Glossy snakes in El Monte Valley a rare surprise for USGS scientists
The recent sand mining project in El Monte Valley has left many locals outraged with the disturbance it will cause in the area.
The project will take a total of 19 years and the mining will begin by the fourth year. Eighteen million tons of cement resources will be spread over 189 of the 530 acres in the valley according to sandiegocounty.gov. The demand for sand in the county is high, three million tons a year is imported from other counties.
Jonathon Q. Richmond of the United States Geological Survey conducted the study: Rare alluvial sands of El Monte Valley, California support high herpetofaunal species richness and diversity of reptiles and amphibians, despite severe habitat disturbance.
The main objectives of the study are to find out if the California glossy snake still exists in El Monte Valley and to measure the species richness and diversity of the reptiles and amphibians inhabiting the materials left by river valleys within the El Monte Valley.
Richmond and his partner Matt split the project into five sections along where the El Monte Nature Preserve plans to sand mine in the valley. The reason they put it into five sections was to look at the differences in diversity across the valley. Each section has four, 500m fencing that traversed the valley and five cover board displays to trap the snakes. They also drove around the areas looking for different species in the valley.
The study lasted for 12 months and consisted of 48 days of trapping and 24 nights of walking approximately 75 miles and driving over 460 miles searching for reptiles and amphibians on the roads. They reported 27 native reptile and amphibian species found. Ten of them were on the list as species of special concern by the state of California. El Monte Valley is ranked ninth in species richness compared to 23 other USGS study sites.
“USGS over the past 21 years have been studying snakes at 23 different sites and 3,700 were snake species and they only caught one glossy snake yet we caught 20 in one year at El Monte Valley so that was shocking to us,” said Richmond.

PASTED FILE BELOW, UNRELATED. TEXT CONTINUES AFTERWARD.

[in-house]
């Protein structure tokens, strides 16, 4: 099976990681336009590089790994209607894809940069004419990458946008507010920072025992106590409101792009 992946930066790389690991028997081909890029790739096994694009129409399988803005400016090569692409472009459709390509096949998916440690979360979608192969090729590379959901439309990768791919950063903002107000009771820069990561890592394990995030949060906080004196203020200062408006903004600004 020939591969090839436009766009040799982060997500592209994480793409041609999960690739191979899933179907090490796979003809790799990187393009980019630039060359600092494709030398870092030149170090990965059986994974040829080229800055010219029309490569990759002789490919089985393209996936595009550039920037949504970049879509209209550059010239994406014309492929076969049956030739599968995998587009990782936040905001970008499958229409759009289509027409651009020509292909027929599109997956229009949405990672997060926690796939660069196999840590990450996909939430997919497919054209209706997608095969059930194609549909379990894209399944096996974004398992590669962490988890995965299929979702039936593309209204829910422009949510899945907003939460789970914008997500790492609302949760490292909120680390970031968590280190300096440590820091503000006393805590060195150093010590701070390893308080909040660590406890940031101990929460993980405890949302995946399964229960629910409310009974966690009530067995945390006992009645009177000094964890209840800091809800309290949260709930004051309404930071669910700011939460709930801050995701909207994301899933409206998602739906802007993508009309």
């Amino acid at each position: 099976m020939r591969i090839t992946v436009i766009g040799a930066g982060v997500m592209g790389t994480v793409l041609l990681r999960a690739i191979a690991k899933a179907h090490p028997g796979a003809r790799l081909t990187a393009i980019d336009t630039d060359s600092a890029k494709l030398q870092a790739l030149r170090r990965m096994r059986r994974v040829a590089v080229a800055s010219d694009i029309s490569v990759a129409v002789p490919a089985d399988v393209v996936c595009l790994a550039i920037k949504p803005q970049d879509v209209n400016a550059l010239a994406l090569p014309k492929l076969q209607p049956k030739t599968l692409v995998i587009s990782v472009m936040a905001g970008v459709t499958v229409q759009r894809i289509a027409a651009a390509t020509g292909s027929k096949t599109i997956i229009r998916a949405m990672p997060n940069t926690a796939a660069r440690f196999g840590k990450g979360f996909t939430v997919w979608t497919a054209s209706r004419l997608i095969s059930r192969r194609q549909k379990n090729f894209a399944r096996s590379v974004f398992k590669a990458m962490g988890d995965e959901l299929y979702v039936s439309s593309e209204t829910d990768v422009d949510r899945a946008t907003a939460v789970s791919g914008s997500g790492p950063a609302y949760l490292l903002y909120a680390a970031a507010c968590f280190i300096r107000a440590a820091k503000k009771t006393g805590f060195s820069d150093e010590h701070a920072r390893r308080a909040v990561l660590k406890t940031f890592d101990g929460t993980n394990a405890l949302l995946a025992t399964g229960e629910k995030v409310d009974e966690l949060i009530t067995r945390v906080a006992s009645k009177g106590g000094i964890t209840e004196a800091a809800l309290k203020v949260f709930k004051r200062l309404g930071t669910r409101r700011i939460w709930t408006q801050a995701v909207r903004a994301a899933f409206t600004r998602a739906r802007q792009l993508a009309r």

In the study, Richmond found out that the glossy snakes were the second most abundant snake species in the valley, rattlesnakes being the first. This is important because they are considered top predators. Catching 20 unique glossy snake species, 23 in total, three were recaptured. They would take a sample of tissue from each of the snakes to keep track of any that would be recaptured.
“I was going to be stoked if we caught even just one,” he said.
They did not only find adult glossy snakes but also baby ones, so the snakes are reproducing in the valley.
“We are confident that this is a long term self sustained population,” he said.
The glossy snakes were found in four out of the five sections they divided the valley into. Anywhere in the EMV, with loose soil, they found a glossy snake.
In the different sections they found out in section one it had the highest richness in species with snakes, frogs, lizards and more. Section two and five were substantially lower due to those areas being the most disturbed.
Snakes in the experiment was the most captured species. He had 1,208 captures in total and 499 was captured using the cover board.
If you have not seen the El Monte Valley, it is a dry desert backcountry with an ecosystem that changes with the environmental conditions full of wildlife and fauna that depend on it. The current drought has effects that have taken a toll on the reptiles and amphibians that live there.
“We are at the end of a five year drought, and it can have a lot of effects and if we have a heavy rain winter and did this study again next year the results may be different,” said Richmond.
Within this short amount of time of sampling they found that EMV has a species count that ranks them ahead of many conserved lands in San Diego County.
“It took lot of work to do this but the payoff is big,” he said.